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Panel urges key reforms in foster care system

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Carlos Moreno knows first-hand the challenges of navigating California’s foster care jungle. For more than nine years, the associate justice of the Supreme Court and his wife have been caregivers and foster parents to their niece, Heather. Their experience, he says, has been a driving force in his work as chair of a commission appointed in 2006 by Chief Justice Ronald George to review the courts’ role in foster care.

Last month, the commission issued its final report, calling for fundamental reforms in juvenile dependency courts, extended support for foster youth until age 21, reduced caseloads for judges, lawyers and social workers, and a bigger priority on resources for foster youth. In addition, the commission urged each county to form local foster care commissions, a recommendation Moreno characterized as a “linchpin” in reform efforts.

Noting that nearly half of California’s foster children have been in care for more than two years and 17 percent for more than three years, Moreno said the urgent need for action cannot be overstated. “Too often these children find themselves in foster care limbo, shifted from placement to placement, and separate schools,” he said.

Progress already has been made on some of the recommendations. California approved legislation last year to ensure that foster youth can participate in their dependency court hearings; recent federal legislation advances 20 of the commission’s recommendations, including increased support for relative caregivers and continued support for foster youth until age 21; and the California Judicial Council has made improvements in foster care one of its four top priorities this year.

Moreno urged immediate enactment of legislation pending in Sacramento to extend support to foster youth until age 21. Currently, foster children “age out” of the system when they turn 18. “None of us would allow our own children to be without support — and certainly we should not allow this to be the case for our foster youth,” Moreno said.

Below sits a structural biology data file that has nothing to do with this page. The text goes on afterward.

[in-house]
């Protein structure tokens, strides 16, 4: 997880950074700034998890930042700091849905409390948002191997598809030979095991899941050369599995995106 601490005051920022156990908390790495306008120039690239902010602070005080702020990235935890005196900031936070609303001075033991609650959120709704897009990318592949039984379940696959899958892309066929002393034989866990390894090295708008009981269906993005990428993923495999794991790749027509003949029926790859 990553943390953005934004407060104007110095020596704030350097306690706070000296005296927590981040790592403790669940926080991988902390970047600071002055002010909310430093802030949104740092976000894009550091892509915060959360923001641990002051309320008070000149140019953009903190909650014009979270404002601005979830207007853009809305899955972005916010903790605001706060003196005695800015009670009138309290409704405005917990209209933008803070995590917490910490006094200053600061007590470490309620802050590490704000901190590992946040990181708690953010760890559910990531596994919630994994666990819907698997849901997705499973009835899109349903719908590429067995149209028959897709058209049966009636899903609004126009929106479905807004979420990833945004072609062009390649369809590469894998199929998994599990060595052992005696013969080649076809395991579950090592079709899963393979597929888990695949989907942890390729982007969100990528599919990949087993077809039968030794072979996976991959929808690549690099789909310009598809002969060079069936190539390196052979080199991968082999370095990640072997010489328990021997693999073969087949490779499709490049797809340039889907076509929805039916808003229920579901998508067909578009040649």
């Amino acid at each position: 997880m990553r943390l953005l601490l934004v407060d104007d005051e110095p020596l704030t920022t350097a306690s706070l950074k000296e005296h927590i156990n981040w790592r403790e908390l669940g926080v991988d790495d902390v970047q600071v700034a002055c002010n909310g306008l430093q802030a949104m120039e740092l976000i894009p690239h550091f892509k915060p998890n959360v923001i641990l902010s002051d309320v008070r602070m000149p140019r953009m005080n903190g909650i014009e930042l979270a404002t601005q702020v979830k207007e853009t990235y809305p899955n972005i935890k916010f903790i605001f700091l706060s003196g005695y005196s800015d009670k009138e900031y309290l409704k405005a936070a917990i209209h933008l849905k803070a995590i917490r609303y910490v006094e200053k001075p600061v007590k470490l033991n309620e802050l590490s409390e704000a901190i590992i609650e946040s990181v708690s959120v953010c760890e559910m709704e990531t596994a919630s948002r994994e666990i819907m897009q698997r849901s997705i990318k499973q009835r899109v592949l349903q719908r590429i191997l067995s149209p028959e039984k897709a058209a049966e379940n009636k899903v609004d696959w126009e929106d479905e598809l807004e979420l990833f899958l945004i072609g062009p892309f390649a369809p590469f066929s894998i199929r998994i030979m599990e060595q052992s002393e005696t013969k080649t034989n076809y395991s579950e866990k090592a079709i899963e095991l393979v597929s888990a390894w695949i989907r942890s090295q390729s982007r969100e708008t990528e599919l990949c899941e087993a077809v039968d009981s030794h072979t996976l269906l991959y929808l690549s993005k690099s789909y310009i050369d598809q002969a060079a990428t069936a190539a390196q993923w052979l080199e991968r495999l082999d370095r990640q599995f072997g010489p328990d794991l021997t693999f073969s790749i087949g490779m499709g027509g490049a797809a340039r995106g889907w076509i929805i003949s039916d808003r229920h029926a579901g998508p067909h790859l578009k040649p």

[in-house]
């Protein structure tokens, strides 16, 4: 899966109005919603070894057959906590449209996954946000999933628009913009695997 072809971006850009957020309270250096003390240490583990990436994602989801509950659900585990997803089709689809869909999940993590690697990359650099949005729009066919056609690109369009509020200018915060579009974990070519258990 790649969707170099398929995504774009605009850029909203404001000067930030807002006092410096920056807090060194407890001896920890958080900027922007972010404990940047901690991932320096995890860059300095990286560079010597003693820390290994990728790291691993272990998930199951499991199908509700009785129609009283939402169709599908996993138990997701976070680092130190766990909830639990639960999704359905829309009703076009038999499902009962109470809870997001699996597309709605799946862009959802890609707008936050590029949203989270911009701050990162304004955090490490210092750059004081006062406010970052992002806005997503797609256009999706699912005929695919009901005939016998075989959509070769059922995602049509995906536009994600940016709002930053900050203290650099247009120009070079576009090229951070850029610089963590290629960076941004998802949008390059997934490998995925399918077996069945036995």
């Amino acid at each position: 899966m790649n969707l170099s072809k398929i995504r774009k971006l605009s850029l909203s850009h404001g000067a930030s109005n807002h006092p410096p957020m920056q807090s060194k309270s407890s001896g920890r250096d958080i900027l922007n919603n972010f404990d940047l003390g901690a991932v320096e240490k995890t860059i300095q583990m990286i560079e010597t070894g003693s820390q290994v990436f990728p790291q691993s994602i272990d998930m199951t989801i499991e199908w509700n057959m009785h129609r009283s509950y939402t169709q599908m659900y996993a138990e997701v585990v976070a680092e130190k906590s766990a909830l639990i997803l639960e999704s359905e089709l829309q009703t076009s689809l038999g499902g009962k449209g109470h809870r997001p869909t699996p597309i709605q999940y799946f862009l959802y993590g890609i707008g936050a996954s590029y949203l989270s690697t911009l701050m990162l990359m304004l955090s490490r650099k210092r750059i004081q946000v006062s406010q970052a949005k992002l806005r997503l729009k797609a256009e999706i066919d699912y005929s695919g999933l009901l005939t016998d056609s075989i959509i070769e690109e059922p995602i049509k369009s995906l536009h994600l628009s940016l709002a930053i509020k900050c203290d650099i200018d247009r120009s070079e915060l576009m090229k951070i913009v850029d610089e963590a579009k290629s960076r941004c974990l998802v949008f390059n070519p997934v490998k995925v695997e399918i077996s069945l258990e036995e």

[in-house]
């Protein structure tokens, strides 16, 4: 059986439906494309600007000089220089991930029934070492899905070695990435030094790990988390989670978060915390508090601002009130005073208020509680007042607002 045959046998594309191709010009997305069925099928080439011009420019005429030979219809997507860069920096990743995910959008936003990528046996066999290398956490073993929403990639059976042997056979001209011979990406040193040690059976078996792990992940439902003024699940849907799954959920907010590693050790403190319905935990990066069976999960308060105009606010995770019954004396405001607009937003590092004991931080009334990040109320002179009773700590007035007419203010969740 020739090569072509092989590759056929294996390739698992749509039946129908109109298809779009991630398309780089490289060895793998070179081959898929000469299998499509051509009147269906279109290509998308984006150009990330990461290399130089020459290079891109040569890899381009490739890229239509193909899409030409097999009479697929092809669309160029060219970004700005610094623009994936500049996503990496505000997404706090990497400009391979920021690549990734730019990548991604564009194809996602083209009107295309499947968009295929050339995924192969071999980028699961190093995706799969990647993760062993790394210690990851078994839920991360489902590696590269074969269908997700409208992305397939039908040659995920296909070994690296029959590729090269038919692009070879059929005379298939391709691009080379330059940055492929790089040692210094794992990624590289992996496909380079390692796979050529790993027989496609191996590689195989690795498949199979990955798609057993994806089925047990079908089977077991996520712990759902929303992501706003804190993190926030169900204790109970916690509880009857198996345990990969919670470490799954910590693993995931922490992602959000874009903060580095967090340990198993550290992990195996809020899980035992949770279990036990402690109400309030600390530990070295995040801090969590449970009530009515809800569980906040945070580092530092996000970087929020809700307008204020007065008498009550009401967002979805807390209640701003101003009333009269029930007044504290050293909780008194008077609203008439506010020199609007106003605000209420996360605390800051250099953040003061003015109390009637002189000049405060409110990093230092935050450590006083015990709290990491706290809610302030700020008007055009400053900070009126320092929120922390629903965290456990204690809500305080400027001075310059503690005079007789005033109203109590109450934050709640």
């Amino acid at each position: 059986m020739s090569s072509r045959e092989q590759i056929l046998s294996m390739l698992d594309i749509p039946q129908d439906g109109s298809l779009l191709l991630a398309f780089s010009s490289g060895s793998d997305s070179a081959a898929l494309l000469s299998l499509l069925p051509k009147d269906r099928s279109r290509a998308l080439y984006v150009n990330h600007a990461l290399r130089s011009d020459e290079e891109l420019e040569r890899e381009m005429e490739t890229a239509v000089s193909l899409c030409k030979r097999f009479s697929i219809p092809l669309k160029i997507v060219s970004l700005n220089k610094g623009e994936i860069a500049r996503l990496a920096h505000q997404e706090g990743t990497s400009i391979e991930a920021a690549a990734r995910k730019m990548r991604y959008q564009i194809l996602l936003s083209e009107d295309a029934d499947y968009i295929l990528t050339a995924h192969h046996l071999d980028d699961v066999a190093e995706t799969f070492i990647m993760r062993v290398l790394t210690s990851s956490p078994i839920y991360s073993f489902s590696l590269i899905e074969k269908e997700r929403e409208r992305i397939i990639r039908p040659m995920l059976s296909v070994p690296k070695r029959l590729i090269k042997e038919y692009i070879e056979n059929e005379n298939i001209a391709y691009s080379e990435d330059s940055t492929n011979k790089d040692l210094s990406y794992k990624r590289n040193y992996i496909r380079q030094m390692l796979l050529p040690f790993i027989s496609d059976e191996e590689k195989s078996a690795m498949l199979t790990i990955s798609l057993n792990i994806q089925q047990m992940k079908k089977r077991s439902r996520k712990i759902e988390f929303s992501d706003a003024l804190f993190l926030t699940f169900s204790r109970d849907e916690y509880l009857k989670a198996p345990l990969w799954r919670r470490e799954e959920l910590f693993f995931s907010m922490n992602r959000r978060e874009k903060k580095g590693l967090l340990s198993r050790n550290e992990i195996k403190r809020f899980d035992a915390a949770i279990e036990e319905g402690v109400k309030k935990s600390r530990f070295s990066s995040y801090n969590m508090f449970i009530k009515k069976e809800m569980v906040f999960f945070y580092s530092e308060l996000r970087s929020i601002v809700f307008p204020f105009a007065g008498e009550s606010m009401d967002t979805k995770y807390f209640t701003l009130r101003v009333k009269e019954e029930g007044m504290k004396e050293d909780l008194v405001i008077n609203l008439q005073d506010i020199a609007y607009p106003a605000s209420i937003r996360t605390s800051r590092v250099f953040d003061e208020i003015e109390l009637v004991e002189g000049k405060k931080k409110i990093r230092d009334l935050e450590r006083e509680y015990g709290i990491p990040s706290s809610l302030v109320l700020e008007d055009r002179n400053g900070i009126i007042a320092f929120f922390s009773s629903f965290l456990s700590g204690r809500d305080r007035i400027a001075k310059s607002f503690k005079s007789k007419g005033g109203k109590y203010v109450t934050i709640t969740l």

Despite some progress, daunting challenges remain.

The commission found that the court and child welfare system is plagued by staggering caseloads, insufficient and rushed hearings, lack of adequate information for judges to make informed decisions and other barriers that prevent children and their families from participating in crucial decisions.

The panel, made up of judges, legislators, child welfare administrators, foster youth, caregivers, parents, philanthropists, tribal leaders and children’s advocates, placed an emphasis on kin, recommending that families be involved earlier in the process and that there be greater flexibility in approving placements with relatives.

It also urged that children and parents have an opportunity to be present at and heard during dependency court proceedings and that foster children “go to the head of the line” when resources are allocated. Further, the Judicial Council should advocate reasonable caseloads for courts, attorneys and social workers, who often manage caseloads that are two to four times the recommended levels.

• The commission’s report and action plan is available at, or can be ordered by calling 415/865-7739.

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